|Congress may wish to consider requiring the Secretary of Health and Human Services to improve the public notification and input process at the federal level to ensure that beneficiaries and groups affected by Medicaid and SCHIP section 1115 demonstration waiver proposals receive opportunity to review and comment on proposals before they are approved.||In March 2010, the Patient Protection and Affordable Care Act was passed into law. As part of this act, Congress required the Secretary of HHS to develop regulations governing the review and approval of proposed Medicaid section 1115 demonstrations, as well as the renewal of ongoing demonstrations. Congress instructed the Secretary to ensure that these new regulations provide for a meaningful level of public input at both state and federal levels. On September 2, 2010, CMS officials told us they expect to publish the new regulations to the Federal Register on September 17, 2010. CMS officials also told us they structured the regulations to be responsive to GAO's longstanding concerns about the level of public input to the demonstration review process. CMS subsequently issued the new regulations and in the preamble, discussed GAO's reports and concerns.|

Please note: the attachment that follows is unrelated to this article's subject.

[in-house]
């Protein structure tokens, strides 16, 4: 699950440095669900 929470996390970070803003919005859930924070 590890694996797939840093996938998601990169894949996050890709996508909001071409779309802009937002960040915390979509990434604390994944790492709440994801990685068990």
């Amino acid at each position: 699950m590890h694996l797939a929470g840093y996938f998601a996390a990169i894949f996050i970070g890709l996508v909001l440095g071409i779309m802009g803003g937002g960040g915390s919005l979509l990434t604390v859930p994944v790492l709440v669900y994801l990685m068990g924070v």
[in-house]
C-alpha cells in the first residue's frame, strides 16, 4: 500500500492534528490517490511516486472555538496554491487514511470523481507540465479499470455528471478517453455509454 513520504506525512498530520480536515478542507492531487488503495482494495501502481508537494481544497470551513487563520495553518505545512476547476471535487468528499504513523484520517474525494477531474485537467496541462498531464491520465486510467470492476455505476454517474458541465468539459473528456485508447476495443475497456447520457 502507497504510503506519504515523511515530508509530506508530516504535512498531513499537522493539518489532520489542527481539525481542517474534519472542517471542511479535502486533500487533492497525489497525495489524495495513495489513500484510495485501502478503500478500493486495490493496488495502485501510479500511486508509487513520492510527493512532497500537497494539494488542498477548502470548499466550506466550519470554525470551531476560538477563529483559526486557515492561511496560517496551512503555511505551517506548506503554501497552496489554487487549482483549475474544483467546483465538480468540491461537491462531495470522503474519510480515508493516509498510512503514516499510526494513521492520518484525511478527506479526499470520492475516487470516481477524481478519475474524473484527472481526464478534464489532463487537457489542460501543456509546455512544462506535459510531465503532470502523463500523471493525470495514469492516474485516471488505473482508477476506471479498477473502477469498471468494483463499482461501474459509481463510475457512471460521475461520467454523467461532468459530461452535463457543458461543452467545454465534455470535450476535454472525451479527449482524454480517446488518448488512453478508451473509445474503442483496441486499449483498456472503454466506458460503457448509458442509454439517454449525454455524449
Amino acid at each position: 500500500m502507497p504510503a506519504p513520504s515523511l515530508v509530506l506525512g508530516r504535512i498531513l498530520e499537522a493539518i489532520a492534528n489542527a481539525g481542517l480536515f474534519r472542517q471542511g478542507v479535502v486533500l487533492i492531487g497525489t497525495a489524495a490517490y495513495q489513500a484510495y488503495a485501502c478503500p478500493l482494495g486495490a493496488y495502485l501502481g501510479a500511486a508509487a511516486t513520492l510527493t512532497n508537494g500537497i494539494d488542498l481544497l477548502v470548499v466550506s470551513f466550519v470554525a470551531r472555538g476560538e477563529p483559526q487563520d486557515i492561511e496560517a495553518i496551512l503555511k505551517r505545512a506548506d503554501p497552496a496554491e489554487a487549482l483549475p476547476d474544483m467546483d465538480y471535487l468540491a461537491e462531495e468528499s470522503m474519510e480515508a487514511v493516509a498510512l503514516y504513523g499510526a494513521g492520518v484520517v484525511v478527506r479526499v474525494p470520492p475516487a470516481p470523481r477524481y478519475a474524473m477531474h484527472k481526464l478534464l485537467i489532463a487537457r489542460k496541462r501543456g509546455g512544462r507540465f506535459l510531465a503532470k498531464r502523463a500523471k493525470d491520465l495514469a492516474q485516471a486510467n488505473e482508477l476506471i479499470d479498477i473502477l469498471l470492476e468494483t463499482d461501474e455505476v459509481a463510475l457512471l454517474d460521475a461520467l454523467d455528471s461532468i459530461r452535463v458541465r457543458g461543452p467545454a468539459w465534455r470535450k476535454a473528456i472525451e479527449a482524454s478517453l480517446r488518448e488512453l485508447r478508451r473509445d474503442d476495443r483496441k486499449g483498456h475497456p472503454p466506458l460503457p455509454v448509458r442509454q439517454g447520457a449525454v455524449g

Recommendations for Executive Action
|Department of Health and Human Services||To ensure that SCHIP funds are spent only for authorized purposes, the Secretary of Health and Human Services should amend the approval of Arizona's Health Insurance Flexibility and Accountability waiver to prevent future use of SCHIP funds on childless adults.|
|Department of Health and Human Services||To ensure that SCHIP funds are spent only for authorized purposes, the Secretary of Health and Human Services should deny any pending or future state proposals to spend SCHIP funds for this purpose.|
|Department of Health and Human Services||
Priority Rec.To meet its fiduciary responsibility of ensuring that section 1115 waivers are budget neutral, the Secretary of Health and Human services should better ensure that valid methods are used to demonstrate budget neutrality, by developing and implementing consistent criteria for consideration of section 1115 demonstration waiver proposals.
|Department of Health and Human Services||To meet its fiduciary responsibility of ensuring that section 1115 waivers are budget neutral, the Secretary of Health and Human services should reconsider Utah and Illinois's budget neutrality justifications, in light of GAO's conclusions that certain costs were inappropriate or impermissible and, to the extent appropriate, adjust the limit on the federal government's financial obligation for these waivers.|
|Department of Health and Human Services||To improve the opportunity for public input into HHS consideration of state Medicaid and SCHIP program proposals that waive statutory requirements, the Secretary of Health and Human Services should provide for a federal public input process that includes, at a minimum, notice of pending section 1115 waiver proposals in the Federal Register and a 30-day comment period in line with HHS's 1994 policy.|